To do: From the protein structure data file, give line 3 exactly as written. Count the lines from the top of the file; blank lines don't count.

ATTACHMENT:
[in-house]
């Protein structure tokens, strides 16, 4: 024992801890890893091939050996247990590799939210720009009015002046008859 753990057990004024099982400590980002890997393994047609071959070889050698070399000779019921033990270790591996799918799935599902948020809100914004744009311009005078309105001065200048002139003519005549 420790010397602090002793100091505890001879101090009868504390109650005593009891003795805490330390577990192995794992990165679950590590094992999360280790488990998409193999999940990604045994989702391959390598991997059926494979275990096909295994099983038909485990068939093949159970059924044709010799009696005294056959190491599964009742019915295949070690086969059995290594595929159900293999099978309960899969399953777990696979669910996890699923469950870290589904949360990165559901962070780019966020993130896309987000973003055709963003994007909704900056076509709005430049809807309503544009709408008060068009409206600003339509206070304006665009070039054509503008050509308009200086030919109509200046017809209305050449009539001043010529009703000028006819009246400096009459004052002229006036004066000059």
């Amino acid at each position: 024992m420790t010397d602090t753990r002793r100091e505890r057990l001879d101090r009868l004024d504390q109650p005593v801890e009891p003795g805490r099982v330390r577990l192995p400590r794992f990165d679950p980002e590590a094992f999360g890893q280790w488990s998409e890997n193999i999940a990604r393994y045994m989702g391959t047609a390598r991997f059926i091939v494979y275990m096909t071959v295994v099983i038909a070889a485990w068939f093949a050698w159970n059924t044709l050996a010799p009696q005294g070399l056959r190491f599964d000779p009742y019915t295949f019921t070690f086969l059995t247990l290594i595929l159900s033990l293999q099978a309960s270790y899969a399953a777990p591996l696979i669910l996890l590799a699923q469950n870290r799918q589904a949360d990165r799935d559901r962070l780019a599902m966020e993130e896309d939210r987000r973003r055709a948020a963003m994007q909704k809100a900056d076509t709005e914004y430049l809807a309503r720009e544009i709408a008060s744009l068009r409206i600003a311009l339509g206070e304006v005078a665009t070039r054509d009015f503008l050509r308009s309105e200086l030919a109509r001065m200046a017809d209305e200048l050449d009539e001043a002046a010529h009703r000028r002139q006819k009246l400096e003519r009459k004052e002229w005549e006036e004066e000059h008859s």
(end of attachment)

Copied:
């Amino acid at each position: 024992m420790t010397d602090t753990r002793r100091e505890r057990l001879d101090r009868l004024d504390q109650p005593v801890e009891p003795g805490r099982v330390r577990l192995p400590r794992f990165d679950p980002e590590a094992f999360g890893q280790w488990s998409e890997n193999i999940a990604r393994y045994m989702g391959t047609a390598r991997f059926i091939v494979y275990m096909t071959v295994v099983i038909a070889a485990w068939f093949a050698w159970n059924t044709l050996a010799p009696q005294g070399l056959r190491f599964d000779p009742y019915t295949f019921t070690f086969l059995t247990l290594i595929l159900s033990l293999q099978a309960s270790y899969a399953a777990p591996l696979i669910l996890l590799a699923q469950n870290r799918q589904a949360d990165r799935d559901r962070l780019a599902m966020e993130e896309d939210r987000r973003r055709a948020a963003m994007q909704k809100a900056d076509t709005e914004y430049l809807a309503r720009e544009i709408a008060s744009l068009r409206i600003a311009l339509g206070e304006v005078a665009t070039r054509d009015f503008l050509r308009s309105e200086l030919a109509r001065m200046a017809d209305e200048l050449d009539e001043a002046a010529h009703r000028r002139q006819k009246l400096e003519r009459k004052e002229w005549e006036e004066e000059h008859s």